It is clear that we aren’t meeting the IPCC goals as the end of 2020 draws near, and this fact paired with the rapidly increasing demand for construction paints an ugly picture. Is there a way we can reverse the ongoing trend and create a more sustainable construction industry?
The building infrastructure we construct stands for many decades, and the sheer quantity of buildings we will need to produce between now and 2050 is a tremendous opportunity to trap carbon. Current construction culture favours steel and concrete, which require massive quantities of energy and resources to produce. Traditional lightweight timber systems cannot match steel and concrete in meeting the demands that modern society has for its structures. Massive timber is the only material that is both renewable and can meet the demands that modern society has of its structures. Massive timber, AKA mass timber or engineered timber, is an umbrella term encompassing a range of value-added timber products created in a factory setting by recompositing solid-sawn timber boards into required forms – unrestricted by the dimensions of boards sourced from any individual tree. The collaboration of mass timber construction, which sequesters up to 1 tonne of carbon per cubic metre of material, and high-performance building standards such as Passive House, presents a real possibility of true zero energy buildings.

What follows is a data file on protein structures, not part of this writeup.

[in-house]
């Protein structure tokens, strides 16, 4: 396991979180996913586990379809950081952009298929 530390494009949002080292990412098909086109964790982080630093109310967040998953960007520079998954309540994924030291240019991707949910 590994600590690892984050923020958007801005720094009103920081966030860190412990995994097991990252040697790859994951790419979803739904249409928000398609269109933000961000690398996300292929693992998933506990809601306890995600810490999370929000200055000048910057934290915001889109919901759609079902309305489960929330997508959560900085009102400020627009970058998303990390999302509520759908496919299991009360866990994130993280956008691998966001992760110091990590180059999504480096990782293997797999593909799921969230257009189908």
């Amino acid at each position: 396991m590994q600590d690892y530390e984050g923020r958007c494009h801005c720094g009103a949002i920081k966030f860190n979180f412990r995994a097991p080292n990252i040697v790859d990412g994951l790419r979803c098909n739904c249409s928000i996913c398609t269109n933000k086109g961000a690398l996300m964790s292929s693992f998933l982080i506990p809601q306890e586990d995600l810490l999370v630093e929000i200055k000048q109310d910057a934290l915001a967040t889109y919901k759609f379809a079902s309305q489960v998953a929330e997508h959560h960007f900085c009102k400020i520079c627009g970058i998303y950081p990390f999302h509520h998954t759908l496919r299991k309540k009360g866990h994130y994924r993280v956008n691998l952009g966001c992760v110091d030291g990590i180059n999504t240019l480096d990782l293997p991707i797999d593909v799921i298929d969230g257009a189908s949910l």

So how exactly will we build a New York City’s worth of massive timber, high performance buildings per month for the next 40 years?
The strongest economic case for building with mass timber is its disposition in favor of prefabrication and offsite manufacturing. Baked into its method of manufacture, individual boards, panels, beams and columns are composited to tight tolerances, cut to angle, fit with dowels, covered with insulation, fire protection, or finishes, and transported to site where they can be rapidly assembled into the final product. This change in building method challenges the current culture of construction: to be ready for manufacture, the design needs to be completely resolved. This requires a high level of coordination between project teams, and a rigorous approach to building information modelling. We are witnessing a shift in the construction industry with the uptake of these methods, and a cultural shift that is heralding a future of highly efficient, prefabricated, sustainable and high performing buildings.
The way we handle our energy remains the key to our prosperity. Over the coming decades it is clear that we will need to find ways of doing much, much more with much, much less. For the construction industry, this represents a grand opportunity to reinvent our infrastructure and scale to the future. By harnessing prefabrication and bringing low embodied energy materials in structures of low operational demand, we can build beautiful, net-zero energy buildings as a platform for our civilisation to thrive.
That is why we choose to design in timber.
- Department of the Environment and Energy (2019) Australian Energy Statistics, Table C